Sunday, July 19, 2015


When I got to the beginning of the very long line of Sandhill Cranes traversing the landscape.  The lead crane had stopped.  You may note in the previous procession of cranes that the Canada Geese tended to stop what they were doing and watch the cranes with focus.

Ethologically speaking I'm not sure what the behavior means. What is the relationship between these two species?
A rear crane takes to his wings.
Then two...
Then another.
Three cranes in flight.  Note that another pair of geese has come into position on the far side of the cranes.

The flying cranes are going to land in the water.  It is some sort of positioning switch.

The lead crane is now on the far side of the water.  The other three who flew forward are now taking the lead across the water.

Remember at the very beginning of the day a male Sandhill had flown over the fence and waited for the female to do the same.  Then she took the lead across the grassy area and he followed.  That is normally how the forage in pairs.  The female leads and the male brings up the rear, I posit,  to guard her while she is intent on foraging.

I'll now posit that when something that might be dangerous or even strange occurs in the landscape that a male takes the lead. 
See the male on the far right has stopped and is staring intently right. 
See?  The two cranes that follow are smaller.  Females?  Yearlings?
If this flock consists of family groups, do the males all switch so that they are heading their family groups?
The group on the land appears to be waiting for something before they enter the water.  The geese have formed a line in the water watching  the cranes.
Everyone waits a few seconds.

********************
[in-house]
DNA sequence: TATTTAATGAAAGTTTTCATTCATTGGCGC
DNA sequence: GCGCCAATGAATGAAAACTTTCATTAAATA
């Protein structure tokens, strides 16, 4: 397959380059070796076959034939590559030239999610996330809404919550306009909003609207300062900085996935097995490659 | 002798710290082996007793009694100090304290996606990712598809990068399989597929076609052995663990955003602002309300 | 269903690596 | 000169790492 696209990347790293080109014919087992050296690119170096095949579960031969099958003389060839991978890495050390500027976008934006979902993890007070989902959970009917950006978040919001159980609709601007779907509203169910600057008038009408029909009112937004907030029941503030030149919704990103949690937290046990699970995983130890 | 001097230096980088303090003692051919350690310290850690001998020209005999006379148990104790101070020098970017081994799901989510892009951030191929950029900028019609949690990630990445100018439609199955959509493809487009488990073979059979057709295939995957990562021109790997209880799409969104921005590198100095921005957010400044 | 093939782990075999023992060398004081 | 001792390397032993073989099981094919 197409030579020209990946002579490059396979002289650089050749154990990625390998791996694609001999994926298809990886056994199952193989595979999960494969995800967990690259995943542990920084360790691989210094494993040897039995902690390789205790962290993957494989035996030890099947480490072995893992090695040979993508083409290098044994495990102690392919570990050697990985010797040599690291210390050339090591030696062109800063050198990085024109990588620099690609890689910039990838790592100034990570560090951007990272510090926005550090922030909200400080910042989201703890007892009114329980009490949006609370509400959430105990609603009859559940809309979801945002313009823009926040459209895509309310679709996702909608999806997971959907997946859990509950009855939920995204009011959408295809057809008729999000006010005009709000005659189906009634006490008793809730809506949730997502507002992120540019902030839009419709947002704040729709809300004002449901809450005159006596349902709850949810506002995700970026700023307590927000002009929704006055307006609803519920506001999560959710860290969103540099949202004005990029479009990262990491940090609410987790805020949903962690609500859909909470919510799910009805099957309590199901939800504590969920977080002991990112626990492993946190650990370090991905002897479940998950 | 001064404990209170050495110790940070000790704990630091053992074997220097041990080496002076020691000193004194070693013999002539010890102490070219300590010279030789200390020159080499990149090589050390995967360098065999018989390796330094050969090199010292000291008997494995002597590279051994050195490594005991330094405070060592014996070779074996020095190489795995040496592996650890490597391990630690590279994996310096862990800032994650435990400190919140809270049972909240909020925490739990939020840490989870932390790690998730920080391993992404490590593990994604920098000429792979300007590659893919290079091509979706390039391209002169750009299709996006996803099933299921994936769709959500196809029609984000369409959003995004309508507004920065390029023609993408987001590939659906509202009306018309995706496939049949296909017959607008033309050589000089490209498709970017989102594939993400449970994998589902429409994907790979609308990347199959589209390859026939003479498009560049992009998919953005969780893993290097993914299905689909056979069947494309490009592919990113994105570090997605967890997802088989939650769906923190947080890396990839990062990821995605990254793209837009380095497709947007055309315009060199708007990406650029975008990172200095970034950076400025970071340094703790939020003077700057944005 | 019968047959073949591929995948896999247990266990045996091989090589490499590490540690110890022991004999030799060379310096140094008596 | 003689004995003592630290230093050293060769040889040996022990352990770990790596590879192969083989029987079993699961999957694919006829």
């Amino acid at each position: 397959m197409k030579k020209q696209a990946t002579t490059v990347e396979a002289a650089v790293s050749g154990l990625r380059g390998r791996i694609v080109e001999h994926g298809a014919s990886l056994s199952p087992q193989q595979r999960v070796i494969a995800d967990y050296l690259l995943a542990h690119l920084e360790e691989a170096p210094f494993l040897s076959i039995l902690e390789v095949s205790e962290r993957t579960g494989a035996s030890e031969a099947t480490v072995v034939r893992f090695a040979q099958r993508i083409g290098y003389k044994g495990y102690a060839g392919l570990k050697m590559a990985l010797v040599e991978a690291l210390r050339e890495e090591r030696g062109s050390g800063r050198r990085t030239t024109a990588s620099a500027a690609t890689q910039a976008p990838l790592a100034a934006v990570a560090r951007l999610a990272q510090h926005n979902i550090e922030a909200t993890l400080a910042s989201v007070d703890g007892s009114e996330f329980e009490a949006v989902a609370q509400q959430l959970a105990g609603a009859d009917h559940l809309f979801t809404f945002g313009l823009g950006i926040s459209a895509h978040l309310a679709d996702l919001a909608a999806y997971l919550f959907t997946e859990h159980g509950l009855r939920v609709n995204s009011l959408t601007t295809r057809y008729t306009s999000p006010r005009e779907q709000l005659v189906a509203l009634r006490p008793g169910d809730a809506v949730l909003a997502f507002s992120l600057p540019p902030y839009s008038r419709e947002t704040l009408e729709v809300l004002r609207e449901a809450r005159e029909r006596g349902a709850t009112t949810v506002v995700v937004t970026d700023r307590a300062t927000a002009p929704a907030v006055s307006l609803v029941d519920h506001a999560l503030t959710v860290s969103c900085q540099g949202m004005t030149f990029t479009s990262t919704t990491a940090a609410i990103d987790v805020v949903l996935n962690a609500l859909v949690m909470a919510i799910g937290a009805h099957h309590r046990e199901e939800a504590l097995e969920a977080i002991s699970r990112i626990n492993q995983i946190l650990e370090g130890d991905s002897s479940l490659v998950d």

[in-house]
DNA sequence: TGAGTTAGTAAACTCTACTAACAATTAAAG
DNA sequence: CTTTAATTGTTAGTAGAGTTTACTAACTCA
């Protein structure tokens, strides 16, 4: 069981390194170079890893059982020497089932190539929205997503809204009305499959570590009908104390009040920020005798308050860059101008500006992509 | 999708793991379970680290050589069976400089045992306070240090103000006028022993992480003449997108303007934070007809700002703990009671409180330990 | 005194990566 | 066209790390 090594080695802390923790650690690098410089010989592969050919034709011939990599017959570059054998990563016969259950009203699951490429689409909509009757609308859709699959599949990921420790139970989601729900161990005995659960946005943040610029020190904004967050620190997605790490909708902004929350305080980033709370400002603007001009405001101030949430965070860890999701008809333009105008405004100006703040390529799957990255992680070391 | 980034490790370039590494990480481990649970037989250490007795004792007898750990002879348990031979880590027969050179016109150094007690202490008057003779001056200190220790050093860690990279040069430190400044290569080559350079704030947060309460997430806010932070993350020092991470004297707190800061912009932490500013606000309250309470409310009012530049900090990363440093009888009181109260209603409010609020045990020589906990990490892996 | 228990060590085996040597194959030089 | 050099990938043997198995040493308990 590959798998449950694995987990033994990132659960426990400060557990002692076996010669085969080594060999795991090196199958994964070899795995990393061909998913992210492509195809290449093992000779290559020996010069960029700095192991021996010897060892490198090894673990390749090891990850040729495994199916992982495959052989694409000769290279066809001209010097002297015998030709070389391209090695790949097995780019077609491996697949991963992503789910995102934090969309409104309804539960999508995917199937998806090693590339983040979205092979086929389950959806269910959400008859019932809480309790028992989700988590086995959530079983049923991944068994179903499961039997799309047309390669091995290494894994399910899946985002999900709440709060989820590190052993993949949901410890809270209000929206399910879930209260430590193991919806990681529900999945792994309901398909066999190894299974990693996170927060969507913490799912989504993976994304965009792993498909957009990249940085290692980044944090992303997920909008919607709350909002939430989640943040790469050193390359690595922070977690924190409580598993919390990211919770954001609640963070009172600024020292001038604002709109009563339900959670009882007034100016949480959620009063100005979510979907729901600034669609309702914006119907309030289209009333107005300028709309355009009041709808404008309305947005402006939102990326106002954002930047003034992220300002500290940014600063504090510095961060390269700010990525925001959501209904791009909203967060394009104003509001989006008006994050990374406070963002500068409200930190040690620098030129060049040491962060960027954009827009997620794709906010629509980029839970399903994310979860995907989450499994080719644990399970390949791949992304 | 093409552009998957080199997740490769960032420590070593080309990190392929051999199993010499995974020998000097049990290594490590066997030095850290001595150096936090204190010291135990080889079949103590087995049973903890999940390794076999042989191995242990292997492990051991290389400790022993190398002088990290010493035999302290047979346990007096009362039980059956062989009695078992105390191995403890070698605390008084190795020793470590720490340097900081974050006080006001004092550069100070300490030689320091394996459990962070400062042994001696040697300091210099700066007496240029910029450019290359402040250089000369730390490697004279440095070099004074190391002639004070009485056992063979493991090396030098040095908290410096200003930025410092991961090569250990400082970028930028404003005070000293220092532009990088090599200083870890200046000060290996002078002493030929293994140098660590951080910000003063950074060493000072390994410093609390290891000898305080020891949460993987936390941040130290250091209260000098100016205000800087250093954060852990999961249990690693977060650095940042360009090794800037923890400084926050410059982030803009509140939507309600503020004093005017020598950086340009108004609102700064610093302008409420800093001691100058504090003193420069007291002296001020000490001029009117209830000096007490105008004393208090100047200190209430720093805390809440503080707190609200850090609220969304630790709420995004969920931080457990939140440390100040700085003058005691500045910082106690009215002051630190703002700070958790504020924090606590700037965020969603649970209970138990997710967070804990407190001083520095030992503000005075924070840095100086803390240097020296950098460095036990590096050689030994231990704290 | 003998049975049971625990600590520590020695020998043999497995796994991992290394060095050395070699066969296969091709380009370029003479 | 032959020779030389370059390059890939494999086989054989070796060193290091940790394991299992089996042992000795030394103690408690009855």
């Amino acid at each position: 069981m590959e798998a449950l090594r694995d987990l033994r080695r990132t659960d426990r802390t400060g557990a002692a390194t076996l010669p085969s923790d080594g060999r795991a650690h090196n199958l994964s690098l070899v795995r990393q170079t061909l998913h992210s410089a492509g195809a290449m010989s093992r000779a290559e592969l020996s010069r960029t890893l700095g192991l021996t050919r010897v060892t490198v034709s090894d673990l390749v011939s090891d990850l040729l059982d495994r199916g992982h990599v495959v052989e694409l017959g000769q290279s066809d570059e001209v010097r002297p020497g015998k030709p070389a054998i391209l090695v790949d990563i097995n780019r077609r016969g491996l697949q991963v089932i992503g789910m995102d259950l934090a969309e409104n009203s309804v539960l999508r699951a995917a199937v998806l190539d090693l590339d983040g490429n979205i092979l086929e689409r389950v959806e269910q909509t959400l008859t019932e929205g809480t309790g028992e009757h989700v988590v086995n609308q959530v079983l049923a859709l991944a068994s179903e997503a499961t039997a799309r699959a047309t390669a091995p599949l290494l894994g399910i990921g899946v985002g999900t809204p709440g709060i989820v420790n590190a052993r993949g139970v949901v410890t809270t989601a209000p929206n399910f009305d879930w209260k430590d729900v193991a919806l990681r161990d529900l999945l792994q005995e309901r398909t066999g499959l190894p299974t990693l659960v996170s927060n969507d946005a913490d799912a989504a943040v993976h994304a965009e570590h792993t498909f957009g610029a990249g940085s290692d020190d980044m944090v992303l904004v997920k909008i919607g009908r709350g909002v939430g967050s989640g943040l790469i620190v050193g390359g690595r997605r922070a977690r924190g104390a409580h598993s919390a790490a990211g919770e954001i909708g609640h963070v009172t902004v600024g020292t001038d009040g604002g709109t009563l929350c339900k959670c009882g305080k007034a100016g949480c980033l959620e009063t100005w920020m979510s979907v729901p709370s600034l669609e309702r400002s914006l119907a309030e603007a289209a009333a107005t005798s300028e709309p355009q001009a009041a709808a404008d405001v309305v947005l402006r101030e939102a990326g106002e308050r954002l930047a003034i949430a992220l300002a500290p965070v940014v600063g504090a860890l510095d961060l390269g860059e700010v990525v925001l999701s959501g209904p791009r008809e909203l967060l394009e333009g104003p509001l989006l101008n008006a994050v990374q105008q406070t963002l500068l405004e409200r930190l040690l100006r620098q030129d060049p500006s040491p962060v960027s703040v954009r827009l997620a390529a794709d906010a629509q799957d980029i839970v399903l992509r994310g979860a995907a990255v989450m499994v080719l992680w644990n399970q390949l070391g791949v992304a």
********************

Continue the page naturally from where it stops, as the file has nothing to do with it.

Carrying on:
And a few seconds more.
Still waiting.

Some progress on the right and the first left crane enters the water.
Is the fluffed up crane center a juvenile?
Conceivably.  Most of the other cranes appear to be hyper vigilant during this water crossing.  While everyone else is alert, center crane has lost focus.
   Note the absence of the red head patch and the nape of the neck is brown.  It is a juvenile.

Sandhill Cranes become sexually mature at two years.  Most do not mate until they are five years old but 75 percent of successfully raised young are raised by birds that are 8 years old or older. 

 One of the reasons hunting extirpated the Sandhill Crane nearly to extinction during the plumed hat era.  Too many of the older experienced cranes were killed so besides the death rate many of the younger cranes though sexually mature were not experienced enough to be successful parents.

Here are the lead cranes.  A possible family unit?

 As the last crane steps into the water, the goose on the right honks to the three geese on the left.  Note the last crane off that tussock appears to be a mature male as is the point crane at the front of the nine Sandhills. 
And another version of the upside-down-head move so popular with young Red-tailed Hawks. 

Amazing.  Sandhill Cranes do it too.
 The lead crane is still vigilant and a mid positioned crane checks behind.
 The last crane stands mid water  and watches those before him.  The geese are still lined up watching the cranes.
 The lead crane starts forward.
 They all begin to disappear into the long grass.
And when I move forward the cranes have disappeared.  I keep moving forward along the road....private land.
And I keep going.
What is that?  I'm using a long lens and far far across the bog is...a bird I don't recognize other than it appears to be some kind of hawk.
Long tail, white rump patch.  That's a field mark in Peterson's for...what?  A Harrier Hawk!
She's so far away and moving at a speed that I have to use autofocus but there is tall grass that keeps grabbing the focus.  DRAT!
Wings in dihedral and hunting looking straight down close the ground.  Either a female or a juvenile?
                                      Buoyant flight.

              Still at long distance but at least coming this way...
                                       And there she is!

                      TO BE CONTINUED!

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